If you’ve read any of my previous blog posts you’ll know that I’ve mentioned FOMO (fear of missing out) several times.
But what is FOMO?
FOMO is defined as anxiety that an exciting or interesting event may currently be happening elsewhere, often aroused by posts seen on social media.
So in a nutshell, it’s that little twinge of jealousy you feel when you see photos of a friend at an awesome looking party, or a family member at the beach, or someone with a cute puppy. And it’s something which if you don’t recognize being a problem, it will consume you.
I don’t make that statement lightly. After doing some pretty extensive googling the facts are a little bit scary. Increased rates of anxiety, depression and body image issues all stem from the dreaded FOMO.
If you are on any social media network I’m sure you know exactly what I’m talking about, even if you’ve never heard of FOMO before. Like “keeping up with the jones’s” it pushes us to want more, to have better things so that we can take pretty pictures and post them for likes. It also makes us want to go to all of the parties and events for fear that we would miss something amazing and life changing.
But just because you use social media doesn’t mean you have to be a victim to FOMO. Here’s a few things you need to remember every time you feel that twinge. Recognizing and understanding is half way to overcoming.
Social media doesn’t represent real life.
This is the crux of the issue. Whatever someone posts to any social media network is the glossy, perfectly lit, perfectly posed version of their life. They are the best bits, with all the negative and less than glamorous parts edited out.
Photos of people laying on golden beaches with perfectly blue skies are aplenty on Facebook. But do you ever see the images of someone peeling their sunburned skin off their dry bits? No, you don’t.
Real life is both beautiful and disgusting. But obviously only the beautiful things are going to get likes and shares and follows. So obviously we’re only going to show the best bits!
It’s important to remember this every time you get that pang of FOMO, or even if you don’t. What I like doing is thinking about what happens two seconds after the photo has been taken, normally that the person posting it has gotten bored and started picking their nose or something equally gross.
No two people enjoy the same things.
I’m the kind of person who would much rather stay in on a Friday night, watch a film with my partner and cuddle our dog. But I know that isn’t for everyone. Much like some people enjoy going out drinking with friends.
And do you know how much flack I get for not being someone who enjoys going out and drinking the night away? The answer is a lot. I’m constantly being told that I’m not living, that I’m acting too old for my age, blah blah blah.
But I digress. Just because you have friends that are posting constant pictures of being out, drinking and partying, doesn’t mean you have to. There is a pressure put on us twenty-somethings to be a little bit wild and carefree, but you don’t have to if it isn’t something you enjoy.
And if it is something you enjoy, then remember not all parties are the same. The photos posted can be misleading at best, everyone could be sat on their phones only looking up to grab another drink. I’ve been to a few parties like this. The photos looked amazing, but sadly the party itself wasn’t.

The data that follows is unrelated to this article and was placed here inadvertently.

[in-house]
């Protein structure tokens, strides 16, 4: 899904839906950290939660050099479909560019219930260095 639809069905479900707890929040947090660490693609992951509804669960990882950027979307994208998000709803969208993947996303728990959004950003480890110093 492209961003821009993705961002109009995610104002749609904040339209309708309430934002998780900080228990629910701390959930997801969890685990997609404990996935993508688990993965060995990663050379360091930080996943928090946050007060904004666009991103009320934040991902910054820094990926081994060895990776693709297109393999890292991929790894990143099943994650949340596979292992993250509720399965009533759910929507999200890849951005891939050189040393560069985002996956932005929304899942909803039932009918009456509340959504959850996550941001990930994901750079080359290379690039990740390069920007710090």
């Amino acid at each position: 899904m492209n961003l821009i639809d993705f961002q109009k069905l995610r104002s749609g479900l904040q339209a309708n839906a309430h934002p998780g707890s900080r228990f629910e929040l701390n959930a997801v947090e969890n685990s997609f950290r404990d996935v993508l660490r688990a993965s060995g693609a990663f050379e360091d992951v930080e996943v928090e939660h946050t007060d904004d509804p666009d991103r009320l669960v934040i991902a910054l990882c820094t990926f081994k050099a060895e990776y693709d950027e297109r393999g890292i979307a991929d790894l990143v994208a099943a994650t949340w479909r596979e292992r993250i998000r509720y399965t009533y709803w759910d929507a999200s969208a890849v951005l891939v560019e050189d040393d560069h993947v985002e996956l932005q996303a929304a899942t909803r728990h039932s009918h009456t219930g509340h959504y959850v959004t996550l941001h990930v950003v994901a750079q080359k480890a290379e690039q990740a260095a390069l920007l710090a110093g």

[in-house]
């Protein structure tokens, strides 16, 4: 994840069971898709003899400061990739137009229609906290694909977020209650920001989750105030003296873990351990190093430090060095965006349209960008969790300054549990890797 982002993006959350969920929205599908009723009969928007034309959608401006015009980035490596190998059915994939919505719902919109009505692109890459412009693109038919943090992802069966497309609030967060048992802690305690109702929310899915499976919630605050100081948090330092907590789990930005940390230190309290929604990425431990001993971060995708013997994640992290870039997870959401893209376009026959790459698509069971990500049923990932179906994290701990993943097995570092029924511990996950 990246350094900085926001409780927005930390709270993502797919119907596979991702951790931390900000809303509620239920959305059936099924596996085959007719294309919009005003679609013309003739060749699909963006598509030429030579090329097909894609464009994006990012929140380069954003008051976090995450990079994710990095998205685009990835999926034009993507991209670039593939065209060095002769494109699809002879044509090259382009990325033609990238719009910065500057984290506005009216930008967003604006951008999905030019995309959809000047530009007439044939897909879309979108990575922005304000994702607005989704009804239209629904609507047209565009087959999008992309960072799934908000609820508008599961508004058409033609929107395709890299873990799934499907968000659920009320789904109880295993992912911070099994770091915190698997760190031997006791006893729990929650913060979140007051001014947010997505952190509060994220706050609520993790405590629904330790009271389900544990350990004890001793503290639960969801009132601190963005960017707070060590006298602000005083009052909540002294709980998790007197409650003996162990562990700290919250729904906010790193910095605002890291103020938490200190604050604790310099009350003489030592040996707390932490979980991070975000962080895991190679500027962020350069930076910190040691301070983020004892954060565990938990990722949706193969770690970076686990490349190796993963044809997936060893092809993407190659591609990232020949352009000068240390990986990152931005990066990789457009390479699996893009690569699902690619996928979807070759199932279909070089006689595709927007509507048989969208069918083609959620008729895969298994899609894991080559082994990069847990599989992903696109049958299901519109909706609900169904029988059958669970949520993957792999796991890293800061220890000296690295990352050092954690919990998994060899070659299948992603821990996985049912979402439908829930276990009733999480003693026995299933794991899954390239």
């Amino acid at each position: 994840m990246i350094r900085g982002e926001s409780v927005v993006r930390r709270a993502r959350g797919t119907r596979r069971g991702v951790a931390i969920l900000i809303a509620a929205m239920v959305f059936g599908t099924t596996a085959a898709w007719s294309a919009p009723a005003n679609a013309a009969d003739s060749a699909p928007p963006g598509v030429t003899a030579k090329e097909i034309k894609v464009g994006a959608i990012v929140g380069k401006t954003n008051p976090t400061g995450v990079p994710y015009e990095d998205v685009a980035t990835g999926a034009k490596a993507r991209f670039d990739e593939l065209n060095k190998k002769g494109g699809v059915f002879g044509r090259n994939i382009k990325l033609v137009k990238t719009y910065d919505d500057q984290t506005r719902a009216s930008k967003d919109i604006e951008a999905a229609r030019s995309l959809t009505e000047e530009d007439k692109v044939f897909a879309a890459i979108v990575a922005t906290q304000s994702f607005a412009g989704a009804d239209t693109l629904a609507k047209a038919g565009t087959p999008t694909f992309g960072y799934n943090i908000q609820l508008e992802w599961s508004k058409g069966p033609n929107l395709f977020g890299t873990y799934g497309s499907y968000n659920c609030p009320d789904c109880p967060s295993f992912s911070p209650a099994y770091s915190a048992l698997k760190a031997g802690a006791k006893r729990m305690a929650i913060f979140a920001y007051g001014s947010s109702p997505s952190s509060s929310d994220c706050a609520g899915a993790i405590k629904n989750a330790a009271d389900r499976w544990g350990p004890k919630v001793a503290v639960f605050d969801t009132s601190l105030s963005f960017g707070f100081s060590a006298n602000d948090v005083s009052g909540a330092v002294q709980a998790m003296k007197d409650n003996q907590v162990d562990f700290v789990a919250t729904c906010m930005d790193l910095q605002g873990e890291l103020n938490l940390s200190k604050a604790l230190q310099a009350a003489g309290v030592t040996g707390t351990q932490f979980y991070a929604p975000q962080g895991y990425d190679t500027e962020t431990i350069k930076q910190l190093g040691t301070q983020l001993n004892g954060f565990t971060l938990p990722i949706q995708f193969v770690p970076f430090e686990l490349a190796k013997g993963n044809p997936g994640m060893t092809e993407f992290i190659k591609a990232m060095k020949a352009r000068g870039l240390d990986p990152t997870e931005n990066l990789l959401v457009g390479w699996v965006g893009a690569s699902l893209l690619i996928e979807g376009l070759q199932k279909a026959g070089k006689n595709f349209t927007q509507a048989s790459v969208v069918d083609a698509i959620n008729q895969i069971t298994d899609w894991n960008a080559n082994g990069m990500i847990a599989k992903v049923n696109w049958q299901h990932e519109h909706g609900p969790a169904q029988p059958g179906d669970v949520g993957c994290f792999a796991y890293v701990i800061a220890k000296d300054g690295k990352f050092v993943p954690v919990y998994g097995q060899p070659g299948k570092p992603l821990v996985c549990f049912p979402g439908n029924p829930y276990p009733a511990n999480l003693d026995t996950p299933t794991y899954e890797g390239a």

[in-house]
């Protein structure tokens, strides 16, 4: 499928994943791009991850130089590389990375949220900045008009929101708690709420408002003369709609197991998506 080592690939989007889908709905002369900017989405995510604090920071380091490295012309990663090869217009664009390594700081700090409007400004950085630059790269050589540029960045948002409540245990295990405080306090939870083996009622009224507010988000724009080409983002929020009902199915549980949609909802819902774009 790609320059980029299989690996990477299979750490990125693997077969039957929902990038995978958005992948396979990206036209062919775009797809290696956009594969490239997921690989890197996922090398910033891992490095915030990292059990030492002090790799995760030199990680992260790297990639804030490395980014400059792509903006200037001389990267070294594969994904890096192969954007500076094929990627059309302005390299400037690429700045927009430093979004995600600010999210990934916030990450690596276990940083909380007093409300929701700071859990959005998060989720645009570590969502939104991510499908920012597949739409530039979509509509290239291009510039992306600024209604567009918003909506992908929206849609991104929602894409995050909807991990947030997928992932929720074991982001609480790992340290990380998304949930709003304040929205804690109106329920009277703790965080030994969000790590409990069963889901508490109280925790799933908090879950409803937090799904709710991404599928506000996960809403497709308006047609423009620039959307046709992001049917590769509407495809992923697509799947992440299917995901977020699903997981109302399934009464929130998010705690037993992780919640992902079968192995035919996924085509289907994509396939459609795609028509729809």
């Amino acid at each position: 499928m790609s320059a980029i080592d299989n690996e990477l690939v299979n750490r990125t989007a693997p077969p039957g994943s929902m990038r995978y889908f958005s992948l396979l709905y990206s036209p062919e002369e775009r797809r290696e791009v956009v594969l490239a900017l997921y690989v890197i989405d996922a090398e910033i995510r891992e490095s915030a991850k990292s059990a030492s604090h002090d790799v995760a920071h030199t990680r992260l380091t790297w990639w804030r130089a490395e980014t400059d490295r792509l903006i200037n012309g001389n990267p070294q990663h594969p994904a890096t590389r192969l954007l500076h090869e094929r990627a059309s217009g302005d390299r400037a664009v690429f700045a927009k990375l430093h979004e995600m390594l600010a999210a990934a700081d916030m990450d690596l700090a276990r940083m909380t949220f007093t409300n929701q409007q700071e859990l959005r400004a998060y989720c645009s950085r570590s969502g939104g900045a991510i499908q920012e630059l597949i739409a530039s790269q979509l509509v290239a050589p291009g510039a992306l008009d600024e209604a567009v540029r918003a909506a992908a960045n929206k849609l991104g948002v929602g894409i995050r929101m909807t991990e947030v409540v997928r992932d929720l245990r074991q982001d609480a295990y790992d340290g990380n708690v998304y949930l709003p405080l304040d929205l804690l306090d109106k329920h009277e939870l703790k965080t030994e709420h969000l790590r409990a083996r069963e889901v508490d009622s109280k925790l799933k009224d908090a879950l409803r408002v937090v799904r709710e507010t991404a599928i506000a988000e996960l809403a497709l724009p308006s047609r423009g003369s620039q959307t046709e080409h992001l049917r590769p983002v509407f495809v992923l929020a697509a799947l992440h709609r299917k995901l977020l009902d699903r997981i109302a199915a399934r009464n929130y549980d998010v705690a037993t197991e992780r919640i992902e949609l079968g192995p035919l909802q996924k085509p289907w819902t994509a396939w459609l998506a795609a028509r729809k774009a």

Comparing yourself to someone else is dangerous.
When someone posts a beautiful selfie on Instagram do you start looking at yourself differently? Do you ask why you can’t look that good? If you do, then stop doing that. The human face is a wonderful thing, and it comes in all sorts of exciting and varying forms.
With the perfect angle and the right filters everyone has the potential to look like a supermodel. But like I’ve said before, it isn’t real life. That person probably doesn’t look like that all the time. And you shouldn’t expect yourself to either.
Comparing yourself to another person is like comparing a rose to a lily. Both are completely different colours, shapes and sizes, but both are equally as perfect and as beautiful. You, yes you lovely reader, are perfect and beautiful.
You know why don’t you? Because you look the exact way you are supposed to. Your ancestors’ genes have all compiled together into this wonderful concoction that is your face, and your body shape, and your hair colour, and every little bit about you.
And do you know what you achieve through comparing yourself to somebody else? Absolutely nothing, apart from feeling a bit worse about yourself. You don’t have to do that to yourself so please stop.
On a side note, this is all being written by someone who was recently told that I’d be a great beauty if I lost some weight. I’m not conventionally beautiful. I am in no way slim. But this is the body and face I’ve got so I’m going to make the most of it!
Avoid. Avoid. Avoid.
It really is a simple fix if you find yourself struggling with FOMO: delete all of the apps, and don’t go on social media for a while. Pick a time scale and stick to it. It could be a day, a week, a month. However long it takes to stop you compulsively checking and comparing.
I found a few years back I’d be impulsively checking my Facebook, and feeling a bit down in the dumps because my life wasn’t as interesting as other people’s. So I took myself off Facebook for 3 days. Its all it took to reset my focus.
I’d suggest to anyone to delete the apps from their phones and tablets, or to at least hide them (I make sure my social media apps aren’t on my home screen) and that way you’re putting yourself out of harm’s way.
If you’ve enjoyed this post, you may be interested to read one of my other posts Why you need a no screen night. For some inspiration on how to break away, also check out 10 things to do on a no screen night.